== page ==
Elderly People Who Misplace Belongings - Cleaning Talk - Professional Cleaning and Restoration Forum
 
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post #1 of Old 11-27-2008, 09:26 PM Thread Starter
 
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Elderly People Who Misplace Belongings

I genuinely need advice on this problem.

Please be advised that I am an extremely professional, properly state and city licensed, bonded and insured house cleaner. That having been said, I have an elderly couple (late 80s) for whom I do a bi-weekly/twice monthly complete residential cleaning. I go out of my way to do a lot of extra tasks for them (without charge) and I ought to tell you that we have acquaintances in common.

The problem comes in when these people misplace things (everything from the wife's purse to keys to a letter opener, etc., etc., etc.). I end up receiving a phone call at home asking me if I have seen something. (Note: I NEVER move or throw out anything. When I clean, I pick items up and clean beneath them and then place them back where they were -- without exception.) I try to recall if I remember having seen whatever they are asking for and have finally come to realize that I don't even have to bother returning their calls because I will invariably receive a message on my answering machine in an hour or so, telling me that they found whatever it was they were searching for.

One of the mutual acquaintances we have in common recently told me that the elderly woman half of this couple claimed to have had some pearls stolen some time ago -- originally accusing their former house cleaner and then blaming it on a nephew. When I heard this, I became a bit concerned and the last time I cleaned for this couple, asked the woman if she had, in fact, had been robbed of some pearls and if she had dismissed her last cleaning person because of this. She immediately became extremely embarassed and confessed that she thought it was a relative and that the missing pearls had eventually been found. (Surprise, surprise.)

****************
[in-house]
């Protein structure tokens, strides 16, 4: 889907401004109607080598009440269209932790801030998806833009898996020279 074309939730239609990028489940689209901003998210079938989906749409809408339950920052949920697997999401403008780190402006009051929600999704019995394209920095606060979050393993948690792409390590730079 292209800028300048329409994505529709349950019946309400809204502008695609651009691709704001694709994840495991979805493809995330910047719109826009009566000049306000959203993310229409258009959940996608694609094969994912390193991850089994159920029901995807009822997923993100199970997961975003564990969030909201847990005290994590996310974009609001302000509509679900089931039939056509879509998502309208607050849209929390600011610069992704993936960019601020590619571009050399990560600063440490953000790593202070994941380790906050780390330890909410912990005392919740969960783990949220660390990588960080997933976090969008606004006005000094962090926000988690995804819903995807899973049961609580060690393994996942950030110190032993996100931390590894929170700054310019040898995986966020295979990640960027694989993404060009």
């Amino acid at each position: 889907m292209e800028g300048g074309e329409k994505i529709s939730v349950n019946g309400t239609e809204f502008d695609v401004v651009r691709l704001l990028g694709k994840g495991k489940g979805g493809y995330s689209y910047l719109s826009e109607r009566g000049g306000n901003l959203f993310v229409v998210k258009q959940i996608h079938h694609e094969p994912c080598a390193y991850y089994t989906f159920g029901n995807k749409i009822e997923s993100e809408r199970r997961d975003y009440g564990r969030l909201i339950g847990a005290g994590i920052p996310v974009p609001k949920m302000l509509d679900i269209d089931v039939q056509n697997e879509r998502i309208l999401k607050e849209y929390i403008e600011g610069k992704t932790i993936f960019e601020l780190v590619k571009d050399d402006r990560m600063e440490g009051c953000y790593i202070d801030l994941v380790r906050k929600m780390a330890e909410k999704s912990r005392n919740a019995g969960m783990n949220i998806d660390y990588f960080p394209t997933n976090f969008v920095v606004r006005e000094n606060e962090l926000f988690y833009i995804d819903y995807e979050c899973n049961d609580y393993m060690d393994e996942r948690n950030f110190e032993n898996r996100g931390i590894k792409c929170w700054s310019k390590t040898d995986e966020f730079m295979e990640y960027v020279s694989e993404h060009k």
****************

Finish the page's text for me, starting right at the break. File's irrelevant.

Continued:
I have a clean record and the very, very LAST thing I want in my relatively new business (I only started my self-employed business [no employees] 6 months ago) is to have to contend with this sort of potential problematic client who has a propensity for accusing others of dishonesty. The difficulty is that I also clean once per week for her neighbors across the street (they are acquainted with one another). This other weekly account is very valuable to me and I genuinely like the people.

How do I extricate myself from working for these elderly people whom I have no doubt whatsoever are going to be trouble before too very much longer while still retaining my account across the street from them? This is of particular concern at the moment because these elderly people have evidently had a lot of family members in their home for the Thanksgiving holidays and if any of these relatives actually are light-fingered, I don't even want to go over there to work the Monday following Thanksgiving. I know exactly who will get blamed should anything turn up missing following the visit from these numerous relatives.

Help, Please!
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post #2 of Old 11-29-2008, 01:32 AM
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Welcome KleanKat

I have empathy for your problem - in my 22+ years of cleaning I too have had many many elderly clients who put something in a "safe" place only to not remember where they put in and called me to see if I had run across it in my cleaning.